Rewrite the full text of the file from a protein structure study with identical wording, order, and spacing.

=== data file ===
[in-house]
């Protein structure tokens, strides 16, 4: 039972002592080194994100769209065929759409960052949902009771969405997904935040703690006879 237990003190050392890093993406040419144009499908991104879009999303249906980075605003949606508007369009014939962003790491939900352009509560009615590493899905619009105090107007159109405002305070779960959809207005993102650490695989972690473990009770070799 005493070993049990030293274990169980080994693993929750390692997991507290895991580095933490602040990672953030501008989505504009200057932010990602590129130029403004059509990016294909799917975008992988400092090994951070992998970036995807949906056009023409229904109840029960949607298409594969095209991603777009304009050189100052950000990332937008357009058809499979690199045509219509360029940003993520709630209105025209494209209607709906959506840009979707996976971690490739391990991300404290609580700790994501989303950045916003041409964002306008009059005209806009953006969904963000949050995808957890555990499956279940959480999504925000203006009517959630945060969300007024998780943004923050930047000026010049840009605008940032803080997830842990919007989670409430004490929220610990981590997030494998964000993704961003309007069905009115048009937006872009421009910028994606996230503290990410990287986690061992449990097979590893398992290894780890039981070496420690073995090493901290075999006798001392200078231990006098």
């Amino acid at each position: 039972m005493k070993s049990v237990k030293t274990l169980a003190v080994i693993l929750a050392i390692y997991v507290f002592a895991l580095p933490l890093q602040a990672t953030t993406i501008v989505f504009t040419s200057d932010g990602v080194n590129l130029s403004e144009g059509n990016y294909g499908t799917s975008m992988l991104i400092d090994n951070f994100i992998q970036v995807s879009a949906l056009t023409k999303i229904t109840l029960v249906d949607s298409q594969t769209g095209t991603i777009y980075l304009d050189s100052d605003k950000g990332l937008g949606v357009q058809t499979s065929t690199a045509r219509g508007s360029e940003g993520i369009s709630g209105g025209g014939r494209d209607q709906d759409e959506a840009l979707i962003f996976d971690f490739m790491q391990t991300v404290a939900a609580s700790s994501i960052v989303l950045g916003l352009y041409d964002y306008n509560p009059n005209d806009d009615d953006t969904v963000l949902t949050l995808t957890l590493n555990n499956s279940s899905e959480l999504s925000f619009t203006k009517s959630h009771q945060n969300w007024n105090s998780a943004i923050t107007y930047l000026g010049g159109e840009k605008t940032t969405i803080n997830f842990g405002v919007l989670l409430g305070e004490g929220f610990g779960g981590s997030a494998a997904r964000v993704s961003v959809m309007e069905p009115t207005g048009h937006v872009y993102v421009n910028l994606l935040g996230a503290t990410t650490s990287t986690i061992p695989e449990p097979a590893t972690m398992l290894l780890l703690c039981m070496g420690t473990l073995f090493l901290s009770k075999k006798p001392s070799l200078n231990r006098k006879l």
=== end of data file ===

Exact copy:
[in-house]
């Protein structure tokens, strides 16, 4: 039972002592080194994100769209065929759409960052949902009771969405997904935040703690006879 237990003190050392890093993406040419144009499908991104879009999303249906980075605003949606508007369009014939962003790491939900352009509560009615590493899905619009105090107007159109405002305070779960959809207005993102650490695989972690473990009770070799 005493070993049990030293274990169980080994693993929750390692997991507290895991580095933490602040990672953030501008989505504009200057932010990602590129130029403004059509990016294909799917975008992988400092090994951070992998970036995807949906056009023409229904109840029960949607298409594969095209991603777009304009050189100052950000990332937008357009058809499979690199045509219509360029940003993520709630209105025209494209209607709906959506840009979707996976971690490739391990991300404290609580700790994501989303950045916003041409964002306008009059005209806009953006969904963000949050995808957890555990499956279940959480999504925000203006009517959630945060969300007024998780943004923050930047000026010049840009605008940032803080997830842990919007989670409430004490929220610990981590997030494998964000993704961003309007069905009115048009937006872009421009910028994606996230503290990410990287986690061992449990097979590893398992290894780890039981070496420690073995090493901290075999006798001392200078231990006098």
């Amino acid at each position: 039972m005493k070993s049990v237990k030293t274990l169980a003190v080994i693993l929750a050392i390692y997991v507290f002592a895991l580095p933490l890093q602040a990672t953030t993406i501008v989505f504009t040419s200057d932010g990602v080194n590129l130029s403004e144009g059509n990016y294909g499908t799917s975008m992988l991104i400092d090994n951070f994100i992998q970036v995807s879009a949906l056009t023409k999303i229904t109840l029960v249906d949607s298409q594969t769209g095209t991603i777009y980075l304009d050189s100052d605003k950000g990332l937008g949606v357009q058809t499979s065929t690199a045509r219509g508007s360029e940003g993520i369009s709630g209105g025209g014939r494209d209607q709906d759409e959506a840009l979707i962003f996976d971690f490739m790491q391990t991300v404290a939900a609580s700790s994501i960052v989303l950045g916003l352009y041409d964002y306008n509560p009059n005209d806009d009615d953006t969904v963000l949902t949050l995808t957890l590493n555990n499956s279940s899905e959480l999504s925000f619009t203006k009517s959630h009771q945060n969300w007024n105090s998780a943004i923050t107007y930047l000026g010049g159109e840009k605008t940032t969405i803080n997830f842990g405002v919007l989670l409430g305070e004490g929220f610990g779960g981590s997030a494998a997904r964000v993704s961003v959809m309007e069905p009115t207005g048009h937006v872009y993102v421009n910028l994606l935040g996230a503290t990410t650490s990287t986690i061992p695989e449990p097979a590893t972690m398992l290894l780890l703690c039981m070496g420690t473990l073995f090493l901290s009770k075999k006798p001392s070799l200078n231990r006098k006879l």